Home prices in the U.S. grew 1.5 percent in the third quarter of 2016, according to the Federal Housing Finance Agency’s (FHFA) recently released House Price Index (HPI), up 6.1 percent since the third quarter of 2015. Prices grew in 49 states, with Delaware and the District of Columbia showing no appreciation.
“Our data indicate the deceleration in home price growth that we observed in late spring proved to be short-lived,” says FHFA Supervisory Economist Andrew Leventis. “While price growth in select markets has cooled somewhat, for the U.S. as a whole, the third quarter showed no evidence of a widespread slowdown.”
Upward price movement in the third quarter, based on the Index, was concentrated in the South Atlantic region, showing a 1.8 percent increase quarter-to-quarter and a 7.1 percent increase year-over-year. The region’s average price per square foot, according to Clear Capital, was $106 in the third quarter, more affordable than the national average of $135. The New England region showed the least upward movement, at 0.8 percent quarter-to-quarter.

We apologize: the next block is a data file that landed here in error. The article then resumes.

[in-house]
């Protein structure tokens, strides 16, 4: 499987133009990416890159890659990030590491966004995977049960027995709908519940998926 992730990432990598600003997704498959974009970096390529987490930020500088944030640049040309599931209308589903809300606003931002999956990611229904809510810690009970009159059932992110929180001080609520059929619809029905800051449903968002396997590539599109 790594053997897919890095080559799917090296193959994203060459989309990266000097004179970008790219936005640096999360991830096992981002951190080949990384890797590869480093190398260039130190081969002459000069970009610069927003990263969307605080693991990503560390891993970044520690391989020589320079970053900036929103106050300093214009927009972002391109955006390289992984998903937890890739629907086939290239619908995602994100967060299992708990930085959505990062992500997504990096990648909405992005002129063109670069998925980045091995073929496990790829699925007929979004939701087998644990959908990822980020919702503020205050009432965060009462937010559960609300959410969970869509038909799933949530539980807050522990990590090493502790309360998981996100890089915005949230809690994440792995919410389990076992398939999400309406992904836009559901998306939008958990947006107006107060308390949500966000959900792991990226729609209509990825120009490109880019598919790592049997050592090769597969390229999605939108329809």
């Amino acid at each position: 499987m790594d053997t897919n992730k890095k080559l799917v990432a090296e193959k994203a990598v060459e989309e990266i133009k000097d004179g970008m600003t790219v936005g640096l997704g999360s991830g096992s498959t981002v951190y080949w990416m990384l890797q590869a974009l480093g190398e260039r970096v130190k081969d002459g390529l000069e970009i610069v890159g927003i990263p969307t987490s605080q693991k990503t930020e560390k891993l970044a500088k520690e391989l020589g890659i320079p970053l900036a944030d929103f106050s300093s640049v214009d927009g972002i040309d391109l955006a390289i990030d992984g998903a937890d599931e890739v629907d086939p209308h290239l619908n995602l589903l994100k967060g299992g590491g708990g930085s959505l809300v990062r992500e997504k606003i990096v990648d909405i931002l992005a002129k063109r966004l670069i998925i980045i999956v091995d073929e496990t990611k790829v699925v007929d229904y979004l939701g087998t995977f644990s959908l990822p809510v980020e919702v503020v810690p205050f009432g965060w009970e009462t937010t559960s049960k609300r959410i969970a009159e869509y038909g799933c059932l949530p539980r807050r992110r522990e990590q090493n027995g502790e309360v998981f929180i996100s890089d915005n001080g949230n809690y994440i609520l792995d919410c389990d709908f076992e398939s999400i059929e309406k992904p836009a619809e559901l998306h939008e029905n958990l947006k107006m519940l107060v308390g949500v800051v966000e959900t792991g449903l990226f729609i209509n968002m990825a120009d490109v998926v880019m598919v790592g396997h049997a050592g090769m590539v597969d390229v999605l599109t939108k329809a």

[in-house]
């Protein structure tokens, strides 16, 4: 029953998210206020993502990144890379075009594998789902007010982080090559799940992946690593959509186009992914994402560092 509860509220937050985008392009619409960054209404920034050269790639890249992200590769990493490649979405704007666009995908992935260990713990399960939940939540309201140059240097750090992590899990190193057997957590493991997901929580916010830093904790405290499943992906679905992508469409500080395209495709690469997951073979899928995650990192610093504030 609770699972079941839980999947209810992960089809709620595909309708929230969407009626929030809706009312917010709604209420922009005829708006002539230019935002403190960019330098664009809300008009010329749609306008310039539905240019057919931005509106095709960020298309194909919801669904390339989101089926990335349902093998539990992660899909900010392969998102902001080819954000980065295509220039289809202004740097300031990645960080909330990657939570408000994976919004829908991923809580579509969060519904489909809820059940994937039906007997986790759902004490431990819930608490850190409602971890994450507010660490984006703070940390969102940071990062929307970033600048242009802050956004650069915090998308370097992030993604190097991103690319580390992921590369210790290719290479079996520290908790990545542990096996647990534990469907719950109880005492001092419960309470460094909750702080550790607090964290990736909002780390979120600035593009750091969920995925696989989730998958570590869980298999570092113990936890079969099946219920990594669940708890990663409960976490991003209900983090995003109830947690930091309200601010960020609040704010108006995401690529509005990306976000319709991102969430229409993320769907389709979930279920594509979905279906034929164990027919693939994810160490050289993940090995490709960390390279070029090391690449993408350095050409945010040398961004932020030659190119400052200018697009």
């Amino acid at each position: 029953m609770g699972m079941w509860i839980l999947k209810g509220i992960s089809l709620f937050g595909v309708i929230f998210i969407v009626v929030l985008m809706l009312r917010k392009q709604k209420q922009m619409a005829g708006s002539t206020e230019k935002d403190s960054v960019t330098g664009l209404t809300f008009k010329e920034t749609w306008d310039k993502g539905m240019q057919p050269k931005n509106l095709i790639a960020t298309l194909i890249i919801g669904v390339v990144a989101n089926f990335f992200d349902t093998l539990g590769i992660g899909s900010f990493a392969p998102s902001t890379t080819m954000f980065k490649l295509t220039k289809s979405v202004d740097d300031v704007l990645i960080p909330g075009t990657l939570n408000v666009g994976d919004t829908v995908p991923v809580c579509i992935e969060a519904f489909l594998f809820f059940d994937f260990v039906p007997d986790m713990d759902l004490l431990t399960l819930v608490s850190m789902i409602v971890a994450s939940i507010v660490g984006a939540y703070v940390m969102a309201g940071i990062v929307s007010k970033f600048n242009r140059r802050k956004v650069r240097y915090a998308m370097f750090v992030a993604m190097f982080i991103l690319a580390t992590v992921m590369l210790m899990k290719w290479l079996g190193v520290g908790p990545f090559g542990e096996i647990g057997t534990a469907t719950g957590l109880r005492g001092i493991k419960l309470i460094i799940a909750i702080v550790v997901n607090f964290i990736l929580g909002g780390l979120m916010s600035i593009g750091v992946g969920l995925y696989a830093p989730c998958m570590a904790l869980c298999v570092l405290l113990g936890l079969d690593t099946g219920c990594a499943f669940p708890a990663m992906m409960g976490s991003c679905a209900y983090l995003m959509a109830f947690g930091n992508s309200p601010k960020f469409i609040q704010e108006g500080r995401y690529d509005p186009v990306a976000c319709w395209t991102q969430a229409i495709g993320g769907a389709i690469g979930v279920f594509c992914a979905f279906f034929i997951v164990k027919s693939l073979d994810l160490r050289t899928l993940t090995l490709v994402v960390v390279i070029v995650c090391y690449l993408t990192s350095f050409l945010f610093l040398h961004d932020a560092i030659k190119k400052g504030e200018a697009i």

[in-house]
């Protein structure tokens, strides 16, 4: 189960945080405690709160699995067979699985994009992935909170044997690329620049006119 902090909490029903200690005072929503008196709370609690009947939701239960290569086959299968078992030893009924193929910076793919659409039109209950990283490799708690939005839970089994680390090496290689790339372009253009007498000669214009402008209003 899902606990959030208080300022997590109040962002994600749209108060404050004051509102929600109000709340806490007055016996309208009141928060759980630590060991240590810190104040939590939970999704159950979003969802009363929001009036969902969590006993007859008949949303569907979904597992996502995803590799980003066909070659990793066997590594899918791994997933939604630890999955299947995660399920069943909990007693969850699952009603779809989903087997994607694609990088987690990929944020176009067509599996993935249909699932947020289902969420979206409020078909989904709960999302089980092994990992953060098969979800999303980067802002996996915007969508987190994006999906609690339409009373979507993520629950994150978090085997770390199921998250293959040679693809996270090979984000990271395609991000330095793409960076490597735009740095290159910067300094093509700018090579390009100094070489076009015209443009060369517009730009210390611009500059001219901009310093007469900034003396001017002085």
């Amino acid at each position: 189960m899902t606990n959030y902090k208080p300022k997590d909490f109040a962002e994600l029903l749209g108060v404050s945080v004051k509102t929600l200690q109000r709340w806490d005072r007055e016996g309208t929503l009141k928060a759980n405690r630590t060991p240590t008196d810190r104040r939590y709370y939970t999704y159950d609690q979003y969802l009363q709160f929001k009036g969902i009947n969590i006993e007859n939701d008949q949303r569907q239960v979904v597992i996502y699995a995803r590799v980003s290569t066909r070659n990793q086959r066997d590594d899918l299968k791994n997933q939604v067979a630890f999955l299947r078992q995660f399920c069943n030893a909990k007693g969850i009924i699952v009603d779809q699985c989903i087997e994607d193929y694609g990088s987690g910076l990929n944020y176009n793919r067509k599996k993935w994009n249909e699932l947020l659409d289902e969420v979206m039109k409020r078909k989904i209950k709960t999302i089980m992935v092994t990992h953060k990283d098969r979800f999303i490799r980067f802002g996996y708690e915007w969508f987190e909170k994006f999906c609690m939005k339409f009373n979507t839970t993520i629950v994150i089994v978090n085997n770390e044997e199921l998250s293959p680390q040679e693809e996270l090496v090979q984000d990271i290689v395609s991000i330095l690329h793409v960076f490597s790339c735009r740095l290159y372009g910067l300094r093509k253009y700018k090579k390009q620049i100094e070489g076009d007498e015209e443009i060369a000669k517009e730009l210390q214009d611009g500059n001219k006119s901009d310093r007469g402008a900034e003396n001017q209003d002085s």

Prices trekked up most in Florida, Oregon and Washington, and Colorado, at 10.7 percent, 10.4 percent and 10.0 percent, respectively. The metropolitan area with the most growth in the third quarter was Tacoma-Lakewood, Wash. at 12.9 percent, while the area with the least growth was New Haven-Milford, Conn., at negative 1.7 percent.
The House Price Index (HPI) is an indicator that assesses home prices from mortgages sold to or guaranteed by Fannie Mae and Freddie Mac.
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